• Average Customer Review: 4.5 out of 5 stars  See all reviews (367 customer reviews)
  • Amazon Best Sellers Rank: #2,946 in Music (See Top 100 in Music)

Customer Reviews

Most Helpful Customer Reviews

32 of 33 people found the following review helpful By Gunther Haagendazs on September 28, 2004
Format: Audio CD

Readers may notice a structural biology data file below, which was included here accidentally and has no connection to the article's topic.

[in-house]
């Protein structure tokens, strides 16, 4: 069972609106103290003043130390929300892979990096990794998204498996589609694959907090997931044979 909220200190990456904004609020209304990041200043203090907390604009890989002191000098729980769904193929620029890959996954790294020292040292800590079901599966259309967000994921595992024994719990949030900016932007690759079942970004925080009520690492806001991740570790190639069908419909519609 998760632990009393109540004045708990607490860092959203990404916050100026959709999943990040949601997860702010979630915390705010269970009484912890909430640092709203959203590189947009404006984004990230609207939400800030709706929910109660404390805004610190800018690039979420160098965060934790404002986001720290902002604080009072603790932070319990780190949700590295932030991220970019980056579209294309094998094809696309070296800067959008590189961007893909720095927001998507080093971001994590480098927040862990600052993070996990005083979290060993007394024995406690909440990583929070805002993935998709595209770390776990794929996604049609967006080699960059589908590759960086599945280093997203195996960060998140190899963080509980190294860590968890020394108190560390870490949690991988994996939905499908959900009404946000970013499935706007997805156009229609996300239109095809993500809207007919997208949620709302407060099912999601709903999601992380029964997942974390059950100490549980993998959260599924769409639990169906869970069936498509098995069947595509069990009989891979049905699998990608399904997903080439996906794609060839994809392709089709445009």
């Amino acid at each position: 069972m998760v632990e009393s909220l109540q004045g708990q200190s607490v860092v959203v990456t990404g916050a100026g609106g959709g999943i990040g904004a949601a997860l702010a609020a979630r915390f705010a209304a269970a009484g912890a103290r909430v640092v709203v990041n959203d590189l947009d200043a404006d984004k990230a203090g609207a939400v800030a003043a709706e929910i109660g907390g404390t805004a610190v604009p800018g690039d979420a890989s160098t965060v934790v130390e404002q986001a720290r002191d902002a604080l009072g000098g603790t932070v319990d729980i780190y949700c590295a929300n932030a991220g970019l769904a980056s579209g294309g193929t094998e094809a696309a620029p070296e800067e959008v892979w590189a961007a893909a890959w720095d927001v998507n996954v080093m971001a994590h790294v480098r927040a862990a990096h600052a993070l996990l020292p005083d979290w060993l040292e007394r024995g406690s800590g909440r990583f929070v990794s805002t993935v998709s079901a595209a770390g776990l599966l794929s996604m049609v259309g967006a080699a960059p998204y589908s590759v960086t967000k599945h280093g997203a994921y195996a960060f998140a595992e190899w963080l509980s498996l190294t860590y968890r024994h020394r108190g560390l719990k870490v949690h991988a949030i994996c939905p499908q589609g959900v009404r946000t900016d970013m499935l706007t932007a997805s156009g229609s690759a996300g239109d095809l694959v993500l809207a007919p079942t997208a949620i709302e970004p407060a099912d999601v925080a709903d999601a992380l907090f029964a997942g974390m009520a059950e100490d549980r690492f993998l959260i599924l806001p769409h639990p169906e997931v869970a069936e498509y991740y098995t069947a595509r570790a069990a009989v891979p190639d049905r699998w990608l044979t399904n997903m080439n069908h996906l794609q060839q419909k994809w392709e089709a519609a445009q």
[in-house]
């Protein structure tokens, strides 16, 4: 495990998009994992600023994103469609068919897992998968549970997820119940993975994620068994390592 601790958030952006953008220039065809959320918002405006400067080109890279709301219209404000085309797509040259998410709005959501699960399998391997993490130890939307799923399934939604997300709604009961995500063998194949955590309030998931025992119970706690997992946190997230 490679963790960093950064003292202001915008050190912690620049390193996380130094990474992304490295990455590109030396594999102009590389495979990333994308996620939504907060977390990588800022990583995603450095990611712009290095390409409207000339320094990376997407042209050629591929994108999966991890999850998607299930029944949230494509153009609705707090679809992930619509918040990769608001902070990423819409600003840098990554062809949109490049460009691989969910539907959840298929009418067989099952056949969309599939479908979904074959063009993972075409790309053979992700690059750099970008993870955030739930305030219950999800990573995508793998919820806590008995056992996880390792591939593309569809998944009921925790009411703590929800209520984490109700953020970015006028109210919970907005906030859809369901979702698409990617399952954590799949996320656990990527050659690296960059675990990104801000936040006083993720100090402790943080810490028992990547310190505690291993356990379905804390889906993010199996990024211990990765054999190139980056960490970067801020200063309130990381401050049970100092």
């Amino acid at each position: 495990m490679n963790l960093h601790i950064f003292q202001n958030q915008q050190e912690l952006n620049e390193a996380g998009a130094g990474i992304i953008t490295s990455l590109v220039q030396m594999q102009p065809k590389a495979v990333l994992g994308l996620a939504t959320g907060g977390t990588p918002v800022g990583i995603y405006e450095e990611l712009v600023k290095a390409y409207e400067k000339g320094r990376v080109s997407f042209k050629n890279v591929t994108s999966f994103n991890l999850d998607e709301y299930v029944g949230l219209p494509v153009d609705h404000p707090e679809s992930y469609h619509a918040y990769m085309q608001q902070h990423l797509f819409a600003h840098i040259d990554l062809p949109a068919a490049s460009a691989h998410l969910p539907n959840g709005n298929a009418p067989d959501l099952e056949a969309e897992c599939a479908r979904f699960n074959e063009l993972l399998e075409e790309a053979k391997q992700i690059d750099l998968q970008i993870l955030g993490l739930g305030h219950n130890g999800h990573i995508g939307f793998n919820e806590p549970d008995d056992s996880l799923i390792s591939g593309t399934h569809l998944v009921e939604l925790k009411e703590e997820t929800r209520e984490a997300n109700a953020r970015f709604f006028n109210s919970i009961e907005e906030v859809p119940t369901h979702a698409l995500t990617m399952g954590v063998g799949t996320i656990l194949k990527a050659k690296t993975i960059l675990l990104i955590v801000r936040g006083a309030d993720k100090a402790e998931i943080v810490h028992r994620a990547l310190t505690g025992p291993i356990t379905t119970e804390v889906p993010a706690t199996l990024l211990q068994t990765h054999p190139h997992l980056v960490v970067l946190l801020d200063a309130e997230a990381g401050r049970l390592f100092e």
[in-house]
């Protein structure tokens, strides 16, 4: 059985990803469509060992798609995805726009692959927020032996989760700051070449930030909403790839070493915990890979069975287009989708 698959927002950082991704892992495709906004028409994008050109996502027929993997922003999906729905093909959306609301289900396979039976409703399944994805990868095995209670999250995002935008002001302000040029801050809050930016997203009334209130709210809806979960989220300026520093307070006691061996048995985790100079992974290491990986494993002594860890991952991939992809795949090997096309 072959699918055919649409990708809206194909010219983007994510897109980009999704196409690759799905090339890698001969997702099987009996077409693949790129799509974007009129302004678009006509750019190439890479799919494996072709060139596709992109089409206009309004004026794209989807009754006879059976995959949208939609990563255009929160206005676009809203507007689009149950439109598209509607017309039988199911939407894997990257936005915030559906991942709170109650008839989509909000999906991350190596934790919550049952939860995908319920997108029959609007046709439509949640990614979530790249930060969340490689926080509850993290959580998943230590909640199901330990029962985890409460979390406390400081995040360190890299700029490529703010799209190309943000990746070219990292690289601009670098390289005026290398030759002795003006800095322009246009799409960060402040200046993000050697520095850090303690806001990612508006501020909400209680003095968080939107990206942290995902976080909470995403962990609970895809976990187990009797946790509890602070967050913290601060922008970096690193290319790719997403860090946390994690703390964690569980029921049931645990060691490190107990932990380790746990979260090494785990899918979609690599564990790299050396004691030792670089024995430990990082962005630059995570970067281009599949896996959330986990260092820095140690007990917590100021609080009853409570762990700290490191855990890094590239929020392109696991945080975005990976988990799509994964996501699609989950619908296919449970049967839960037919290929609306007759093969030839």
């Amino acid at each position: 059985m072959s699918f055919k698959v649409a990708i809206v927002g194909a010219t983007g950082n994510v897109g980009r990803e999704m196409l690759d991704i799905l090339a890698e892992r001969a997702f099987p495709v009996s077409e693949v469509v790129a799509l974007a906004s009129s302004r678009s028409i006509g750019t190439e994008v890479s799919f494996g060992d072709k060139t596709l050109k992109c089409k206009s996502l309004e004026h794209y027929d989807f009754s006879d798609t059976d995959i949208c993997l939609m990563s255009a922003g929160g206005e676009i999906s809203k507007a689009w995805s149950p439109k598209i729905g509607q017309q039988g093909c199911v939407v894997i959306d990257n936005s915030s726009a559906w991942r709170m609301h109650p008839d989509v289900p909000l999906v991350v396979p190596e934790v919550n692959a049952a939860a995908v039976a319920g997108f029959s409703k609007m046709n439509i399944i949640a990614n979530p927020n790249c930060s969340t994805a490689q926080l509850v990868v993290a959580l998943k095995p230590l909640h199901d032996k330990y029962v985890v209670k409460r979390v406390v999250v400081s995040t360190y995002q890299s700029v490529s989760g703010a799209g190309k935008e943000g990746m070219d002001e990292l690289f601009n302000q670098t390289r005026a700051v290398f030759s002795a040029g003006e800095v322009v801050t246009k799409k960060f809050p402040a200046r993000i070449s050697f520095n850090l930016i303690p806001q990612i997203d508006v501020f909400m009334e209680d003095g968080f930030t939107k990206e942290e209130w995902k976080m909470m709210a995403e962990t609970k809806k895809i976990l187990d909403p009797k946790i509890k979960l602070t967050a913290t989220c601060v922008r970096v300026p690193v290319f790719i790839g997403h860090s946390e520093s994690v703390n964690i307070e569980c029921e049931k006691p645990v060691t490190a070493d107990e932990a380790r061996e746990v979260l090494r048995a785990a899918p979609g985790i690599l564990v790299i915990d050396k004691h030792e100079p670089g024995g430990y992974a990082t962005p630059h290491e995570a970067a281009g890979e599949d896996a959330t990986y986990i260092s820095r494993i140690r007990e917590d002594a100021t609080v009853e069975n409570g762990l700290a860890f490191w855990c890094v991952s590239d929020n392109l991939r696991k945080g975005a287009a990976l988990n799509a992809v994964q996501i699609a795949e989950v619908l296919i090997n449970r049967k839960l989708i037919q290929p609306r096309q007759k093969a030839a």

Manson's 4th full length album is misunderstood by some as being the sellout mark. This is not true. He hasn't sold out. If you haven't noticed, every Marilyn Manson album is different. Holy Wood is a hybrid of Antichrist Superstar and Mechanical Animals. The result is different and not a rehash. Manson returns to his dark industrial roots with emotion, creativity, artwork, a story and most importantly it makes a point. It makes several of them as a matter of fact. A large portion revolves around America's obsession with guns, violence, JFK, the Beatles, the Columbine Massacre, God and the media. Some of these things Manson has already gone over but here he goes into more detail. You actually may not understand Holy wood at first if you aren't too knowledgeable about the JFK and John Lennon assassinations. Ex: King Kill 33 (a song name) is actually the name of an essay about the JFK assassination. The story revolves around a person Marilyn Manson created who is simply named Adam Kadmon. I could go into all the very deep meanings of every song, but that would take forever and I'm only allowed 1000 words. So instead, I will cover each event/song in the story. I will also cover some of the larger meanings behind some of the songs. Manson had clearly worked his really hard for this record. It contains 19 songs (not including the B-sides on the singles) and a lot of beautiful artwork. And even though Holy Wood is the final chapter in the trilogy, it is actually the first as it is completed in reverse. Antichrist Superstar had 3 Parts and Mechanical Animals had two different views (Alpha and Omega). Holy Wood however, has 4 parts.